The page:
On October 31, 2014, Francisco Bedolla went to a home in Santa Clara and knocked on the front door. Inside the house was A.D. (his initials are used here only because he was a juvenile), who had come from school a few minutes earlier and his eleven-year-old brother.
A.D., age 14, went down the stairs of the house and looked through the door’s peephole. He saw a man, later identified as Bedolla.
A.D. did not know the man, so he did not open the door. A.D. returned upstairs to the house and looked out the window at the man, who stood outside the house, looking at the house. There was a second man standing outside the house, pacing back and forth between the sidewalk and the house.
The man downstairs, Bedolla, then started kicking at the front door, so A.D. called his father at work on his cell phone. His father told him to call 911 and A.D. did so.
A City of San Jose police officer arrived at the house within 30 to 45 seconds of the call. Bedolla and the other man ran away. The officer intercepted them and detained them at gunpoint. The officer then brought the men back to the house for an in-field identification and A.D. identified both as the two men.
The front door to A.D.’s house was visibly damaged. There were shoe prints on the white door that matched the shoes of the two suspects.
Bedolla and the other man, Joseph Mariscal, were charged with attempted first -degree residential burglary with the special circumstance that the home was occupied by someone other than an accomplice.
Two years earlier, Bedolla was convicted of misdemeanor lying to a police officer by giving the officer a false name for his own (Penal Code § 148.9(a)) and, while a juvenile a few more years earlier, suffered an adjudication for carrying a loaded firearm in a public place (Penal Code § 25850(a)).
Before trial, the prosecutor moved in limine to impeach Bedolla with the 148.9(a) and 25850(a) conviction. The underlying authority for that “[p]ast criminal conduct involving moral turpitude has some logical bearing on the veracity of a witness in a criminal proceeding is admissible to impeach, subject to the court’s discretion under Evidence Code § 352.” People v. Harris (2005) 37 Cal.4th 310, 337. This includes prior misconduct that was the subject of a juvenile adjudication. People v. Lee (1994) 28 Cal.App.4th 1724, 1740.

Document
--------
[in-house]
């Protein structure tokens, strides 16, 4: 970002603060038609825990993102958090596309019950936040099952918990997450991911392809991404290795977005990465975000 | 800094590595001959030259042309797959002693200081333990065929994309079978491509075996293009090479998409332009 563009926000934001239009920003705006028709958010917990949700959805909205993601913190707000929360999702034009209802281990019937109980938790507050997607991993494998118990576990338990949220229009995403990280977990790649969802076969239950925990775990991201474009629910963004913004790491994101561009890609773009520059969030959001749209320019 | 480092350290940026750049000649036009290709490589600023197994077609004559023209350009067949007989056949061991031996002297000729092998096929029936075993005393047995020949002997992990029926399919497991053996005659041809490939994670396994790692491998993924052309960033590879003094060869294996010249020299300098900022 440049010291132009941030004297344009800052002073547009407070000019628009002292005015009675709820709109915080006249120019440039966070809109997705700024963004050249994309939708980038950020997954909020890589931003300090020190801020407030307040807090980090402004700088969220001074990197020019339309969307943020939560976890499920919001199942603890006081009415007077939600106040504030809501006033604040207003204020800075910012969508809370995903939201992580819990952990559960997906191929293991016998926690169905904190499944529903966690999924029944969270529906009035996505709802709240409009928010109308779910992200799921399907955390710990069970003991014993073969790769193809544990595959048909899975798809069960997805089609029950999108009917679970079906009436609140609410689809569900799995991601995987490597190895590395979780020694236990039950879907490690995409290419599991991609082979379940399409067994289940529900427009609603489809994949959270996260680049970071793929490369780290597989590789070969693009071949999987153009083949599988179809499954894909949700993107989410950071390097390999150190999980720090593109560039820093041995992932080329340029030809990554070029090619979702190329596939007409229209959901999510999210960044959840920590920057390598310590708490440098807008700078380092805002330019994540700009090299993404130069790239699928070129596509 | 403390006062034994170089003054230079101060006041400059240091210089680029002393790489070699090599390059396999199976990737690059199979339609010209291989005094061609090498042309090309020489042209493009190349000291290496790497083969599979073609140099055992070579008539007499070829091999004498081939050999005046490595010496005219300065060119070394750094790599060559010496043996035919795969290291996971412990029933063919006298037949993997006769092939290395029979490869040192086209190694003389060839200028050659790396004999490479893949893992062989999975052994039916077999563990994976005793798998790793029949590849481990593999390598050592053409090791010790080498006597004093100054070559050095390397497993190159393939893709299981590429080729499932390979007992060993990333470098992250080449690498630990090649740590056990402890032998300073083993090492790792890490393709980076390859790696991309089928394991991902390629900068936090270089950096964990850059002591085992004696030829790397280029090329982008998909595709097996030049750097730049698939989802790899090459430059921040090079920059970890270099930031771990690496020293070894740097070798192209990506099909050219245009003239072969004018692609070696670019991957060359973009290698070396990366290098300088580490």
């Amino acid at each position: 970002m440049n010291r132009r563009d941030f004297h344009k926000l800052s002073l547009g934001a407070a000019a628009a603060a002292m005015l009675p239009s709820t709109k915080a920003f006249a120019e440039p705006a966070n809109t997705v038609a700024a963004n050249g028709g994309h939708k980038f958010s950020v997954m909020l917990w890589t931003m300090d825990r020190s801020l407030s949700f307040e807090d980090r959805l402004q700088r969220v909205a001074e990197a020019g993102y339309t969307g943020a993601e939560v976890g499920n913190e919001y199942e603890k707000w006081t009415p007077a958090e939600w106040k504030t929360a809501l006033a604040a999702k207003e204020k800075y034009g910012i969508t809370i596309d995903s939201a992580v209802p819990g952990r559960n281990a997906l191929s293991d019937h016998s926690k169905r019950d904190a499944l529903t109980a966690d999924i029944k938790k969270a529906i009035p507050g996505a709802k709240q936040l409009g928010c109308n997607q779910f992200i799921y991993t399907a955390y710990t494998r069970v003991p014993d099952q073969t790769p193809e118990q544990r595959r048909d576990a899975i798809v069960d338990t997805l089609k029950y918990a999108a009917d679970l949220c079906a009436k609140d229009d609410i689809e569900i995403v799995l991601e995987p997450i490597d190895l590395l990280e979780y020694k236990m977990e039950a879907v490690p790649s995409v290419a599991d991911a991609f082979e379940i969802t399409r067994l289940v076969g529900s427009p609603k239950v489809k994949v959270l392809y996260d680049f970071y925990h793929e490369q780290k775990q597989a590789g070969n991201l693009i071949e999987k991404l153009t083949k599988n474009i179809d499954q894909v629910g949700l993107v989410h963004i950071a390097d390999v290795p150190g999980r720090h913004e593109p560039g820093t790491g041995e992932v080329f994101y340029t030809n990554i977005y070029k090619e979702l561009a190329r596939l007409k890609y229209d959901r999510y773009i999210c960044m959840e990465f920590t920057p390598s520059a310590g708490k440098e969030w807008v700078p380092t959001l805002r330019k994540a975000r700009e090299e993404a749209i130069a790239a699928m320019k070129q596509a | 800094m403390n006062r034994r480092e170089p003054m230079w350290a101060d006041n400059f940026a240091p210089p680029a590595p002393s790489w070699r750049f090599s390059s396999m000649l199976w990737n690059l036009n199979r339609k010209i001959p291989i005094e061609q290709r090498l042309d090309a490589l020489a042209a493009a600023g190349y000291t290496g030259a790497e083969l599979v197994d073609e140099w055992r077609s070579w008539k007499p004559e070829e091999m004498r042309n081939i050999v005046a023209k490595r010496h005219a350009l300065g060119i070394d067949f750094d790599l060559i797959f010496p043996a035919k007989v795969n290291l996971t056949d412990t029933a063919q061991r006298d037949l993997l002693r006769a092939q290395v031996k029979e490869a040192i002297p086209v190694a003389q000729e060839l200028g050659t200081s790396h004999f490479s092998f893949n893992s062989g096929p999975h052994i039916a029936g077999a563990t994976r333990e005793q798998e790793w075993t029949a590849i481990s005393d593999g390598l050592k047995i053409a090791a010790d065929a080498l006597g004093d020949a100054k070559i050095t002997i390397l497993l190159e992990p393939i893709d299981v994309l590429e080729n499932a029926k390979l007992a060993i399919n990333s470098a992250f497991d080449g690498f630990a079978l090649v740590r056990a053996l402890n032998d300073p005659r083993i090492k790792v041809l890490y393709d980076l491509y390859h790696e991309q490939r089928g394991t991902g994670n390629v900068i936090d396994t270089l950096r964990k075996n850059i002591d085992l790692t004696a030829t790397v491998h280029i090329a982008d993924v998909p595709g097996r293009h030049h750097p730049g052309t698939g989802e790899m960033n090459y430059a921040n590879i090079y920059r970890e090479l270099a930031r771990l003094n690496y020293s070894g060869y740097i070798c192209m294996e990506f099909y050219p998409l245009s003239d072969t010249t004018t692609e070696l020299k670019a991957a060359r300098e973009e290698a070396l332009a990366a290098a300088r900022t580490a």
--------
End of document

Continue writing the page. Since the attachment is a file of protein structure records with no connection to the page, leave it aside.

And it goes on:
The trial court judge granted the motion as to the 148.9(a) crime, as it clearly was a crime of moral turpitude.
As to the juvenile adjudication, the judge hesitated in his ruling. The prosecutor suggested that the judge permit the prosecution to refer to the juvenile adjudication as a crime of moral turpitude, as such conduct reflects “a readiness to do evil” (People v. Gabriel (2012) 206 Cal.App.4th 450, 456), but without reference to the weapon being a firearm because the judge was concerned that that it would cause undue prejudice. The judge agreed, allowing the prosecutor to refer to Bedolla’s felony juvenile adjudication as a “nontheft-related crime of moral turpitude.”
The jury then found Bedolla guilty of the crime of attempted residential burglary with the special circumstance and the judge sentenced him to one year in county jail, with three years of formal probation thereafter.
Bedolla appealed the verdict to the Sixth Appellate District on many grounds, but this article will only cover his argument that carrying a loaded firearm in a public place is not a crime of moral turpitude. Indeed, there is no case that states it is.
However, the Sixth Appellate District agreed that it was a crime of moral turpitude, citing to People v. Aguilar (2016) 245 Cal.App.4th 1010, wherein a prior felony for carrying a concealed firearm in a vehicle, in violation of Vehicle Code § 25400(a), was deemed a crime of moral turpitude. The Sixth Appellate Court rejected Bedolla’s argument that, in Aguilar, the weapon was concealed made a significant difference, as Bedolla did not conceal his weapon. The important thing, the appellate court held, was that Bedolla possessed a loaded weapon, which manifested a clear “readiness to do evil.”
Consequently, the Sixth Appellate District denied Bedolla’s appeal. We appreciate this ruling, as we frequently do have clients with prior convictions for being in possession of a loaded firearm in a public place and concealed in an automobile. It is not an uncommon conviction and thus, we present this article for readers who may encounter a similar situation in a later case like Bedolla.